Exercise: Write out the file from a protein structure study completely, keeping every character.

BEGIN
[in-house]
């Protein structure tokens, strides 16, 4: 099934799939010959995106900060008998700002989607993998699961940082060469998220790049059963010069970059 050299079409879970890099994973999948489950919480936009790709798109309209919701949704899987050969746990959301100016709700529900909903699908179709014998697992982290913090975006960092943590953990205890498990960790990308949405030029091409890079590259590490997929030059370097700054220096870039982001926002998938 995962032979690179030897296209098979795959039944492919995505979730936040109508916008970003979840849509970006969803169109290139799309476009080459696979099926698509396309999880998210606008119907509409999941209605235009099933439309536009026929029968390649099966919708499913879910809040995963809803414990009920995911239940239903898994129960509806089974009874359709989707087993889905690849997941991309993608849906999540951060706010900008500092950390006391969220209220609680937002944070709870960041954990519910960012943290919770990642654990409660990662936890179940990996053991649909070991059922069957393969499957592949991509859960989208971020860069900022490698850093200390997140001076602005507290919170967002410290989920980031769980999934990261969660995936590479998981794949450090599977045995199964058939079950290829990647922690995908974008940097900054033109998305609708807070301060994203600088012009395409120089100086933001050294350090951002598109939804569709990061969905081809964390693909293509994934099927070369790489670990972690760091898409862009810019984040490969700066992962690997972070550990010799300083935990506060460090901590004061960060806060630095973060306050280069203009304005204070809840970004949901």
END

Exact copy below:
[in-house]
């Protein structure tokens, strides 16, 4: 099934799939010959995106900060008998700002989607993998699961940082060469998220790049059963010069970059 050299079409879970890099994973999948489950919480936009790709798109309209919701949704899987050969746990959301100016709700529900909903699908179709014998697992982290913090975006960092943590953990205890498990960790990308949405030029091409890079590259590490997929030059370097700054220096870039982001926002998938 995962032979690179030897296209098979795959039944492919995505979730936040109508916008970003979840849509970006969803169109290139799309476009080459696979099926698509396309999880998210606008119907509409999941209605235009099933439309536009026929029968390649099966919708499913879910809040995963809803414990009920995911239940239903898994129960509806089974009874359709989707087993889905690849997941991309993608849906999540951060706010900008500092950390006391969220209220609680937002944070709870960041954990519910960012943290919770990642654990409660990662936890179940990996053991649909070991059922069957393969499957592949991509859960989208971020860069900022490698850093200390997140001076602005507290919170967002410290989920980031769980999934990261969660995936590479998981794949450090599977045995199964058939079950290829990647922690995908974008940097900054033109998305609708807070301060994203600088012009395409120089100086933001050294350090951002598109939804569709990061969905081809964390693909293509994934099927070369790489670990972690760091898409862009810019984040490969700066992962690997972070550990010799300083935990506060460090901590004061960060806060630095973060306050280069203009304005204070809840970004949901």